State Roundup, December 1, 2017

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TAX OVERHAUL & MARYLAND: Senate Republicans were scrambling Thursday to lock down support for a major tax overhaul that could deliver President Donald J. Trump one of his first legislative victories while potentially cutting — or increasing — the taxes paid by nearly 3 million Marylanders, reports John Fritze for the Sun.

SECRETARY APPTS IN COURT: The feud over a pair of gubernatorial recess appointments seems poised to stretch into the 2018 General Assembly session, even as one of Gov. Larry Hogan’s cabinet members hasn’t been paid for six months, reports Danielle Gaines in the Frederick News-Post. An Anne Arundel County Circuit Court judge is considering a complaint filed by former Planning Secretary Wendi Peters and current Health Secretary Dennis Schrader against Maryland State Treasurer Nancy Kopp (D). Peters and Schrader are asking the court to declare budget language restricting their pay as unconstitutional and award them back pay from July 1, the date the budget took effect.

  • An Anne Arundel County Circuit Court judge will delay an order in a case that pits the controversial appointments against the state’s treasurer and Democrats in the Maryland Senate. Judge Ronald Silkworth Thursday said he would delay a decision to allow attorneys for both sides to prepare proposed orders. Both sides are seeking summary judgments, and both sides warned of a severe constitutional crisis that would befall the state should the other prevail, reports Bryan Sears in the Daily Record.

ELECTION INTEGRITY: Efforts to improve the integrity of the election process in Maryland are gearing up ahead of next year’s General Assembly session. Josh Kurtz writes in Maryland Matters that next Tuesday morning, good government advocates will join state Sen. Will Smith (D) and Dels. Kirill Reznik (D) and Eric Luedtke (D) at a Lawyers Mall news conference in Annapolis. The group will call on lawmakers to protect and expand ballot access in the state; legislation is pending.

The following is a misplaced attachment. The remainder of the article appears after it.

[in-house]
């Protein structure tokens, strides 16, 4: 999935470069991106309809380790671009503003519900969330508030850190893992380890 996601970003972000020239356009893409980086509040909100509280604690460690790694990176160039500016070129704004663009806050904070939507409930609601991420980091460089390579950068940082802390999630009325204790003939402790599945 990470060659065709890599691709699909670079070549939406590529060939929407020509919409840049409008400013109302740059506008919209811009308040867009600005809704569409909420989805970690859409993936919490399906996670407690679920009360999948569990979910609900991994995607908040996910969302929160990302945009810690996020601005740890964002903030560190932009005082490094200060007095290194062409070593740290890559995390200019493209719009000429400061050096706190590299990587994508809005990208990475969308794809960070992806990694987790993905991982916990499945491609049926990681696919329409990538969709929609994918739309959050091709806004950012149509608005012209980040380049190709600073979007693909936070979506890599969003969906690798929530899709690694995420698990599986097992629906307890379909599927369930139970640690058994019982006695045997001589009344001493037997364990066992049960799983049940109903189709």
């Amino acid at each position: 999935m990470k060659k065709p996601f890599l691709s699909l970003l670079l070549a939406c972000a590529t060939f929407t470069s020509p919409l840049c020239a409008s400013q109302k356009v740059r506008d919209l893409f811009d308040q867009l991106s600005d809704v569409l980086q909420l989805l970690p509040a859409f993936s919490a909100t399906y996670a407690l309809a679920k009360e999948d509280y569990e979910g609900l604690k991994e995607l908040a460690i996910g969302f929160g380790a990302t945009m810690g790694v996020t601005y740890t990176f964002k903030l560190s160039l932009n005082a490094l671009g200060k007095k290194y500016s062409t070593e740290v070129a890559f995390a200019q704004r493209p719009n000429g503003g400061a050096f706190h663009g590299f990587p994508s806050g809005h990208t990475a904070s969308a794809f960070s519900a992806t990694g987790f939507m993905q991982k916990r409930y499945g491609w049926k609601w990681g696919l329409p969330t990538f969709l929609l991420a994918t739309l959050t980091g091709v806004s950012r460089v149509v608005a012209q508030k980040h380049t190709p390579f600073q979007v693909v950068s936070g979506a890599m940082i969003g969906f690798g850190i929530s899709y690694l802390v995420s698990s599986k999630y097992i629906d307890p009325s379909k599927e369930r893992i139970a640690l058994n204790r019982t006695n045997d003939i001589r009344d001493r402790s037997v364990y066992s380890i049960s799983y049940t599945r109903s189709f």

BIG PAY HIKES FOR TEACHERS PROPOSED: Big increases in teacher salaries along with the creation of statewide career ladder that would put teachers in line with other “high-status professions” are among the key recommendations a statewide commission on school funding will make to the legislature this year, writes Len Lazarick of MarylandReporter.com. The Commission on Innovation and Excellence in Education, charged with looking at a wide range of education issues, will also recommend teams of teachers be given greater autonomy and spend less time in the classroom and more time collaborating on teaching strategies.

BANNING BUMP STOCKS: The editorial board for the Sun writes: If there is a piece of legislation that deserves unanimous consent in the upcoming Maryland General Assembly session, it must surely be the proposal to ban “bump stocks,” the device that allows a user to turn a semiautomatic rifle into the equivalent of an automatic weapon, 

HOGAN CAN SAVE INSURANCE: The editorial board of the Sun opines that Gov. Larry Hogan can help save health insurance coverage for Marylanders, writing that, to his credit, Hogan has made several statements of support for the Affordable Care Act during the past year and in opposition to flawed “repeal and replace” bills advanced by members of his party in Congress. With the Senate poised to vote on a tax cut plan that includes a repeal of Obamacare’s requirement that most people have insurance he has a chance to do more than talk. He can’t stop Congress from making such a destructive move, but he can lend his support to an effort to preserve the benefits of the ACA in Maryland and to stave off the potential havoc in the state’s insurance market that killing the individual mandate would cause.